1) Anton Chekhov (1860-1904) was a Russian physician, playwright, and short story writer. The misery of his early years gave him a deep empathy with the suffering of others. Even in translation, his works are masterpieces of nuance and the complexities of the human condition.
Answer the following questions:
1) To which social class do the Uskovs belong? How do you know?
2) Give 1 example of the tension between appearance and reality in this story.
3) Why do the Uskovs not send all their servants away for the day?
4) Why are the women excluded from the family meeting, and pretend they know nothing about the problem?
5) One uncle pleads on behalf of Sasha that he was orphaned early, received practically no education, and was left “without guidance and good, benevolent influences”. Whom does this speech unintentionally indict?
6) Using evidence from the text, support, reject, or qualify the idea that 1 theme in this story is the limit of compassion and forgiveness.
7) What does Ivan Markovitch’s use of flattery, the memory of his dead sister, and philosophy tell us about the merits of his argument?
8) Explain how there are no completely good or completely bad characters in this story.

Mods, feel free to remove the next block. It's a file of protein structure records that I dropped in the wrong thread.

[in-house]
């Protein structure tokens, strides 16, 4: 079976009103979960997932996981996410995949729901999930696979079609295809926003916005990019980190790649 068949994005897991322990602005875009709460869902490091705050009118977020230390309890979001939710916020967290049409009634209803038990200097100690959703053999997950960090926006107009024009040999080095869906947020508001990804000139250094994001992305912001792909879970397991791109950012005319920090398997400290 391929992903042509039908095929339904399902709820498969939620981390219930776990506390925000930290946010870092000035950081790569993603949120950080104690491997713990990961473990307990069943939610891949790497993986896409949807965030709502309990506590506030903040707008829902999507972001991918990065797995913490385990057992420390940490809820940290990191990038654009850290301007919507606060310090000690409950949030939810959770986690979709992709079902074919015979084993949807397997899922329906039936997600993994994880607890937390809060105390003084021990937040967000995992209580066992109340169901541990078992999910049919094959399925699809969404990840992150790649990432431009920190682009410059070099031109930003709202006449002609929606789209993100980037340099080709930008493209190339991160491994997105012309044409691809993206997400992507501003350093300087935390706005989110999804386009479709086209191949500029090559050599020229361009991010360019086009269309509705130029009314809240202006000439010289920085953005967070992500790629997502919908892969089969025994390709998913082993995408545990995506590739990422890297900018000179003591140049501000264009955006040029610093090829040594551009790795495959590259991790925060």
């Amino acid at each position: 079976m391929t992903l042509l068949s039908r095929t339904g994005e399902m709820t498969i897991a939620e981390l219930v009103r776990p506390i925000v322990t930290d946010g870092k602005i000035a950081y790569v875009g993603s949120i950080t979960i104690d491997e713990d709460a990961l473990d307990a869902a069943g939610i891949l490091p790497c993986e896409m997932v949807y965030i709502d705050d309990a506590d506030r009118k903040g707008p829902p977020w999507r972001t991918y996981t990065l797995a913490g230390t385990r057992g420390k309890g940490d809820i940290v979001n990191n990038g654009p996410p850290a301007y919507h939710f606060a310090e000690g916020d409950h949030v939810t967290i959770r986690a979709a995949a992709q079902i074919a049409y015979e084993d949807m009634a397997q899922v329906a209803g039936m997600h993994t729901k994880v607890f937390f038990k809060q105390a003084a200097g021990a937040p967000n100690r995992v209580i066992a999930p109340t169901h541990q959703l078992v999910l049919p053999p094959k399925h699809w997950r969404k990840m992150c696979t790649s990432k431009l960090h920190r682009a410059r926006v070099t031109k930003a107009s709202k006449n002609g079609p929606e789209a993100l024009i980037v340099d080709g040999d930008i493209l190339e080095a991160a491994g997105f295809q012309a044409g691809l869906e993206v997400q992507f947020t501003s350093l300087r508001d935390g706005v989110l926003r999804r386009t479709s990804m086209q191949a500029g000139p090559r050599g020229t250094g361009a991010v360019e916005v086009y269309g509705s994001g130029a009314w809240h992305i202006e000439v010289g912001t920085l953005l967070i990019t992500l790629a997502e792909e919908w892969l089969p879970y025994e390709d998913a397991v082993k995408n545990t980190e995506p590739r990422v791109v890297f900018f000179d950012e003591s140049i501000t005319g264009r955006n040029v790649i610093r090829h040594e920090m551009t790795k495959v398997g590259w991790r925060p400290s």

9) What might Sasha symbolize?
10) “Tone” in literature refers to the author’s attitude toward the subject. Describe Chekhov’s tone in this story. Explain your choice.
2) Percy Bysshe Shelley (1792-1822) was one of the major English Romantic poets (and the husband of Mary Shelley, who wrote “Frankenstein”). He was a political and social radical. Although he was not famous during his life, his works influenced subsequent generations of writers and thinkers, such as Tolstoy, Marx, and Gandhi.
Shelley and his friend, the poet and novelist Horace Smith, had read of a colossal statue of Rameses II (“Ozymandias” in Greek). They competed in writing a poem about it. Shelley’s was published first, in 1818, and Smith’s a month later in the same magazine.
(Note: Avoid the youtube discussions of Shelley’s poem. They are simplistic and ill-informed.)
Answer these questions on Shelley’s poem:
1) Name the 4 speakers.
2) Define “hubris” and relate it to the poem.
3) What is “wrong” with the inscription on the pedestal?
4) Using evidence from the text, name 5 things that Ozymandias could not, ironically, command or control.
5) An overarching theme in the poem is temporality (issues of time). How does Shelley play with notions of past, present, and future in “Ozymandias”?
6) Which version of “Ozymandias” do you prefer? Why?
12th grade- read pp 129-148.
9th grade- for tomorrow: make a list of conflicts that occur in Acts I and II because of the characters’ roles.
– for Friday 5/26: read through the whistleblower handout. Select a person to write a short essay on and give a class presentation on. You will be addressing these points: 1) short bio 2) why was this whistleblowing incident important? 3) what was controversial about it? 4) what were the immediate and long-term consequences? 5) why did you choose this person? On Mon. I will ask you whom you have selected.
11th grade- continue to work on the Regents essay.
AP Psych.- continue to review for the final.
10th grade- read chapters 12 and 13. Prepare for test Mon. on chapters 1-11 (not open book). Review your notes on The Scarlet Letter. We will review that book Mon.